ISSN: 2476-3888

Winter 2018
Vol. 3 No. 1 (2018)

Original Articles

The Prevalence of Challenging Behaviors in 6-11 Years Old Children with Cerebral Palsy

Shila Shabdini, Maryam Mehdizadeh, Fatemeh Mahdizadeh, Mehdi Bigham Sostani

Journal of Clinical Physiotherapy Research, Vol. 3 No. 1 (2018), 31 January 2018 , Page 1-4

Introduction: Addressing behavioral problems helps facilitate social interactions and community acceptance of children with cerebral palsy. This study examines the prevalence of behavioral challenges in children with cerebral palsy. Materials and Methods: A hundred children with cerebral palsy {mean age (±SD)=8.47 (±1.86) years} took part in this study. To measure behavioral disorders, Rutter’s children’s behavior questionnaire was used. Raven test was employed to measure IQ of the children. Spearman correlation coefficient was used to investigate the relationship between behavioral disorder whit IQ and age. One-way ANOVA test was applied to evaluate the types of behavioral disorders in 4 groups of cerebral palsy. Results: The results have not shown any significant relationship between the total score of the Rutter form with intelligence and age (r = 0.08 and 0.09 Pv> 0.05). Aggression, hyperactivity, and attention deficit disorders between the athetoid group and different groups of cerebral palsy were shown to be significant. There was no marked difference in depression, social incompatibility, and antisocial behaviors among different groups of cerebral palsy. Conclusion: The results of this study show that there is a disparity in challenging behaviors in different groups of cerebral palsy. To improve the quality of life of these groups of children, further studies are recommended to figure out intervention processes to address their challenging behaviors as much as possible.

Keywords: Cerebral Palsy, Behavioral Disorders, Children

The Persian version of Penn Parkinson's Daily Activities Questionnaire-15: Face and Content Validity

Neger Nikbakht, Mehdi Rezaee, Minoo Kalantari, Seyed Mehdi Tabatabaee

Journal of Clinical Physiotherapy Research, Vol. 3 No. 1 (2018), 31 January 2018 , Page 5-8

Introduction: Cognitive deficits impact the ability to perform instrumental activities of daily living (IADL) in patients diagnosed with Parkinson's disease (PD). Improved IADL measurement plays an important role in the assessment of functional independence and new cognition-enhancing treatments in PD. The purpose of this study was to translate and investigate the face and content validity of Penn Parkinson's Daily Activities Questionnaire-15 in Persian. Materials and Methods: This was a methodological study where the forward-backward method was used for the translation process. Face validity by 15 knowledgeable informants (KI) of PD participants and content validity by 15 occupational therapists were evaluated. Face validity was measured using quantitative and qualitative approaches, and quantitative content validity was determined by calculating Content Validity Ratio (CVR) and Content Validity Index (CVI). Results: Face validity was high (2/92-5), and all items were reported to be acceptable and understandable by KI, except for one question that needed to be explained to them with an example. Final corrections were done. Also, CVR (0.73-1) and CVI (0.86-1) were found to be within the acceptable range. Discussion: The Persian version of PDAQ-15 shows strong psychometric properties and also appears suitable for use as a clinical and research tool to evaluate daily cognitive functioning in PD patients.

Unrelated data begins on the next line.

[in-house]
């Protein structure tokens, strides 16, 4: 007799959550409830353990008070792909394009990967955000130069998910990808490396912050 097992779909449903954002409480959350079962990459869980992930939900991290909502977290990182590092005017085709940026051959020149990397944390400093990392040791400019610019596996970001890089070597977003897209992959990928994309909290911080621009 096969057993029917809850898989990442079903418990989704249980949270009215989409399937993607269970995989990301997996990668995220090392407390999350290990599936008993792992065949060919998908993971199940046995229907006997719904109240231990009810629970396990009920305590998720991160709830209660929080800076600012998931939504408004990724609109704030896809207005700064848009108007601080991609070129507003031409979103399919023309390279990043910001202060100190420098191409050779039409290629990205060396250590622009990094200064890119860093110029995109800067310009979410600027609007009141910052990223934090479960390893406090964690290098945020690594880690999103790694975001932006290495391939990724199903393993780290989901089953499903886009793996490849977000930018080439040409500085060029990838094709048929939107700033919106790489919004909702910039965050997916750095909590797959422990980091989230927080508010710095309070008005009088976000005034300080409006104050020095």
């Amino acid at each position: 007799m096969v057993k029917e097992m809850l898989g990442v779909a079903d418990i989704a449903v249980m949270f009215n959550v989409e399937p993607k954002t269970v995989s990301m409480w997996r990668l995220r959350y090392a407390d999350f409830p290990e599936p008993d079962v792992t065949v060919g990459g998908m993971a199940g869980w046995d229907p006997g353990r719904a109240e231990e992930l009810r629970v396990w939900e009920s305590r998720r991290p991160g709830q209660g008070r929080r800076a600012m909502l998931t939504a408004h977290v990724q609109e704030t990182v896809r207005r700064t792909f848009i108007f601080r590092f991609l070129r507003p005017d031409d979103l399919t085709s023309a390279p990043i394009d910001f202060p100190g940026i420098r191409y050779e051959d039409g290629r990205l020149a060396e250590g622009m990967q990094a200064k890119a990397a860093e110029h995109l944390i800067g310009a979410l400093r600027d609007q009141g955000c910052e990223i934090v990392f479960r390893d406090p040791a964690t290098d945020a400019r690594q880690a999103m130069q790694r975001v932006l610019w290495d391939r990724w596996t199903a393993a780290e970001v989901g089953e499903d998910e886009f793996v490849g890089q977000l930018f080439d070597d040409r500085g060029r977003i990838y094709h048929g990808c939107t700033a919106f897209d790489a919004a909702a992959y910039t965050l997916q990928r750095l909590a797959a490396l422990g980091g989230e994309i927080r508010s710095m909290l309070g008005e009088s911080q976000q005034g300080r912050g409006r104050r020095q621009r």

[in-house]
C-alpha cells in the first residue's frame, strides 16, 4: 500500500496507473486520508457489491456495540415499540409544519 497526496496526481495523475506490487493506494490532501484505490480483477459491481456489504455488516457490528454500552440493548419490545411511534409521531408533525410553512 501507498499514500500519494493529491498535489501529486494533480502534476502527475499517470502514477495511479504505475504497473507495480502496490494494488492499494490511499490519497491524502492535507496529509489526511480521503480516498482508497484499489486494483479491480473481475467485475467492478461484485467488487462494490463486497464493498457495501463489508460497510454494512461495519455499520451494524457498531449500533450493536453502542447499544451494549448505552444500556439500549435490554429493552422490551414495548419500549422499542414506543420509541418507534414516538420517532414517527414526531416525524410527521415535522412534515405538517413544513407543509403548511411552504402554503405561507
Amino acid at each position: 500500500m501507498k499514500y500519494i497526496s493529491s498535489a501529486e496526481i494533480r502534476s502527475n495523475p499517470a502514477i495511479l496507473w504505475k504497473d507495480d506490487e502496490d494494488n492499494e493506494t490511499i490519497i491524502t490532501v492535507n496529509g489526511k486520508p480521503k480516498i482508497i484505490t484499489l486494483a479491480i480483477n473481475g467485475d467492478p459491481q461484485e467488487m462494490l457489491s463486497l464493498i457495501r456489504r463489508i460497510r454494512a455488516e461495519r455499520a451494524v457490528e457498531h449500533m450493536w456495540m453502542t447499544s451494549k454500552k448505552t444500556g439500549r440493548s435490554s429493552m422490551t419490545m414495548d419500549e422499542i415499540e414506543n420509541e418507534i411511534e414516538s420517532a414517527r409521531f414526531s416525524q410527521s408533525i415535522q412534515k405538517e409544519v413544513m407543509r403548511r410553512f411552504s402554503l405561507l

Key words: Parkinson's disease, instrumental activities of daily living, cognition, face validity, content validity

Effect of Wrapping Technique on Range of Motion and Muscle Tone of Upper Extremity in Children with Spastic Cerebral Palsy: A Pilot Study

Mehdi Bigham Sarvestani, Maryam Mehdizadeh, Fatemeh Mehdizadeh, Shila Shabdini

Journal of Clinical Physiotherapy Research, Vol. 3 No. 1 (2018), 31 January 2018 , Page 9-12

Introduction: In children with severe spastic cerebral palsy, the presence of primary reflexes prevents normal movement patterns and delayed treatment. Wrapping technique is one of the methods used to reduce muscle tone. Wrapping technique is one of the methods used to increasing upper extremity function. The aim of this study was to evaluate the effect of this technique on the reduction of spasticity and increase the range of upper extremity in children with cerebral palsy. Materials and Methods: In this experimental and pilot study, 20 children {mean (±SD) age = 4.35 (±1.18) year} were randomly assigned to intervention and control groups. In both groups, the passive ranges of motion and muscle tone (external shoulder rotation, shoulder abduction, shoulder flexion, and wrist extension) were measured by goniometer and modified Ashworth scale before and after the intervention. Both groups received regular rehabilitation services, and the intervention group took wrapping along with those services. Independent t-test was used to examine the pretest and posttest to differentiate between the two groups. Results: The results of this test showed an increase in the passive range of motion in the intervention group compared with the control group. Our study also suggested tone reduction in all intended muscles, except in wrist extensor, during 12 treatment sessions in the intervention group. Discussion: In summary, the use of the wrapping technique is an effective method for reducing muscle tone and increasing the passive range of motion.